If you’re renting space to a business, it’s smart to make sure that the business has appropriate insurance coverage, including general liability insurance. It’s also smart to understand how the “damage to premises rented to you” coverage terms could impact a claim. 

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What Is Damage to Premises Rented to You?

“Damage to premises rented to you” is not a separate insurance policy. Rather, it is a type of coverage typically found in general liability insurance policies.

Commercial general liability insurance is an essential type of coverage for many businesses. According to the Insurance Information Institute, general liability insurance protects businesses from financial losses that result from being held liable for property damage, bodily injury or personal and advertising injury. 

The “damage to premises rented to you” is a common coverage found in commercial general liability insurance policies. It is important for any policyholder who is renting property, such as an office space or restaurant. It is also important for the landlord.

What Does “Premises” Include?

IRMI provides two definitions for premises. The first is the location where coverage applies. This definition may be used in a property insurance policy and the location is usually described within the policy using the legal address. The second definition is the building or land occupied or owned by an insured. Note that the premises can include the land, not just the building. The insured premises may also include just part of a building, such as one rented office in a larger building. 


A common limit for “damage to premises rented to you” coverage is $100,000. However, some policies may have higher or lower limits.

Note that $100,000 is not that much. A fire can easily cause more damage. However, “damage to premises rented to you” coverage does provide some coverage that would otherwise not exist under the general liability insurance policy.

When selecting the limits of your landlord property insurance, it’s smart to make sure that your limits provide replacement cost coverage.

What is and what is not included in the coverage?

The first type of coverage only applies to fire losses that the tenant is responsible for. The second type of coverage applies to any loss type, but only for premises the tenant has occupied for a maximum of seven days.

It may seem restrictive to have coverage that only applies to fire damage. However, this coverage is important. According to the National Fire Protection Association (NFPA), there are approximately 3,340 fires in office properties each year, resulting in an average of $112 million in direct property damage. Restaurants have a much higher risk of fire. The NFPA says there are around 7,410 structure fires in eating and drinking establishments each year, resulting in $165 million in direct property damage.

While storms can also cause significant damage, the tenant is not typically liable for these losses. On the other hand, tenants are frequently responsible for causing fires – especially in the kitchen. This is why coverage is important.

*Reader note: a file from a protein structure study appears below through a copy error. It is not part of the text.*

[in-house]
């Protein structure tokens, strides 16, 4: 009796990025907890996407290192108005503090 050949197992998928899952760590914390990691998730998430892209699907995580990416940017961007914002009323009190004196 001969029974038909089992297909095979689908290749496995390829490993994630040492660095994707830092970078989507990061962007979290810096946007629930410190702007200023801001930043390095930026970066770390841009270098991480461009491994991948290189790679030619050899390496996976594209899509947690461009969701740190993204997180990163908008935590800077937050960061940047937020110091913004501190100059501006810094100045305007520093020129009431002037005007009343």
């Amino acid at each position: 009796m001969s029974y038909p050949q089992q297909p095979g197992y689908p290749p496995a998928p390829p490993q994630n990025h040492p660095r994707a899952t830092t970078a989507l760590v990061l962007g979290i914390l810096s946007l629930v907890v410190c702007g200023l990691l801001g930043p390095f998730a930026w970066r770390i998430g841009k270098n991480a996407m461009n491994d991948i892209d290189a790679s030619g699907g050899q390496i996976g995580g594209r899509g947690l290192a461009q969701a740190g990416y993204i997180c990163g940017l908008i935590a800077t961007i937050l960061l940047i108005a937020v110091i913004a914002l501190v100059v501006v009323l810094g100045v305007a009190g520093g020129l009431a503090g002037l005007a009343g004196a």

Case Study

Let’s say you’re a landlord and you rent out a restaurant space. During the course of operations, a kitchen fire breaks out and damages the building. The tenant is responsible for the fire, which was caused by their business activity. 

It doesn’t have to be a restaurant. You might rent an office space to small business. During the winter, one of the employees at the company brings in a space heater. The space heater is placed too close to flammable materials, resulting in a fire. 

Although you should have your own property insurance coverage in place, the tenant is clearly responsible for the fire and the resulting damage in both of these cases. You or your insurer can sue for the damages, and under the “damage to premises rented to you” terms, coverage should be available, up to the limit.

However, let’s say you have a tenant who damages the toilet, resulting in water damage. The tenant has rented the property for several months when the loss occurs. The “damage to premises rented to you” coverage does not apply.

Key Takeaways

As a landlord, you have a vested interest in making sure your tenants have appropriate insurance coverage.

  • Include insurance requirements, including coverage types and limits, in your rental agreements. You can also be asked to be named as an additional insured on the policy. 
  • The “damage to premises rented to you” coverage under a general liability insurance policy provides limited coverage for damage to the rented property that the insured is responsible for. It applies to fire losses, up to the limit. 
  • Because of the limits, you may wish to require your tenants to obtain additional insurance. This may be especially prudent for high-risk tenants. Although you can sue a tenant who lacks adequate insurance coverage, collecting money can be difficult to impossible if the funds simply don’t exist.
  • Although it’s important for the tenant to maintain appropriate insurance coverage, this does not absolve you from insurance needs as the landlord. The tenant’s insurance will be limited in terms of what’s covered and the limits. You need to maintain a commercial property and liability insurance policy of your own.